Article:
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Inquiry And Abstraction

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Chapter Summary

Marx thought metaphysical, ahistorical, a priori, and speculative approaches to science mystified their subject matter and played an ideological role in support of dominant class-state relations. These proscriptions remain at a broad level of abstraction, i.e., meta-principles of social science as science. Marx translated these assumptions into a framework of inquiry that, presumably, would offer new knowledge about modern society as well as a negative critique of its ruling relations and a positive plan of action. This chapter explores how Marx's approach to thinking about the world shaped his investigation of that world. The flexibility built into Marx's ideas provides a way to get an intellectual handle on the present and its relation to both past and the potential futures it contains. His work offers a set of guidelines for navigating the difficult terrain of the modern world and researching the central relations of wealth, power, and exploitation.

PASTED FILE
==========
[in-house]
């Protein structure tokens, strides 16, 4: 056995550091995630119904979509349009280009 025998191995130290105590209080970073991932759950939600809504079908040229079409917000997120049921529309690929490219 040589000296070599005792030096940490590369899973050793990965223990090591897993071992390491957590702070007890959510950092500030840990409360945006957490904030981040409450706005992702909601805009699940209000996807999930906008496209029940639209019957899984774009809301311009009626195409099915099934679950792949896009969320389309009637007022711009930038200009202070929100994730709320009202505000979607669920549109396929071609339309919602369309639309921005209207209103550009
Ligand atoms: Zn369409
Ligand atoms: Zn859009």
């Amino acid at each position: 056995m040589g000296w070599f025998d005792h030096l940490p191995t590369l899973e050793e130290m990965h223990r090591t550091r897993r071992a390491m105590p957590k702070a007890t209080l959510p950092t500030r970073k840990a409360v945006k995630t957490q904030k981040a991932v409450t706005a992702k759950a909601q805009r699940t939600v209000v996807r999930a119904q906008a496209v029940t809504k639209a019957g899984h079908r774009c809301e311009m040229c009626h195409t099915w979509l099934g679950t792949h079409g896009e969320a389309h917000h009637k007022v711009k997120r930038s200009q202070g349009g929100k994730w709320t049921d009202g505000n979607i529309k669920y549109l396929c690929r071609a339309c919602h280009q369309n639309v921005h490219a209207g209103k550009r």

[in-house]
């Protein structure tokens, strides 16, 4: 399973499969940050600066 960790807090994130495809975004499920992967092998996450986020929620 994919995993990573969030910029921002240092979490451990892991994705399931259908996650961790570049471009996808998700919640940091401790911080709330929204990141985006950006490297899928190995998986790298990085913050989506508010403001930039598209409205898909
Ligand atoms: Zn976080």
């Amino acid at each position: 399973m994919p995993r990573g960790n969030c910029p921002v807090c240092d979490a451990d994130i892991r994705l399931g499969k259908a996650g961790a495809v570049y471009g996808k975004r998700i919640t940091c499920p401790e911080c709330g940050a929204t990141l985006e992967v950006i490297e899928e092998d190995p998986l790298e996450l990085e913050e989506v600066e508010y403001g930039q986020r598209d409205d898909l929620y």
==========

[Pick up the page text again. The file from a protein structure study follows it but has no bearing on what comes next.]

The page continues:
Keywords: Marx; metaphysical approaches; ahistorical



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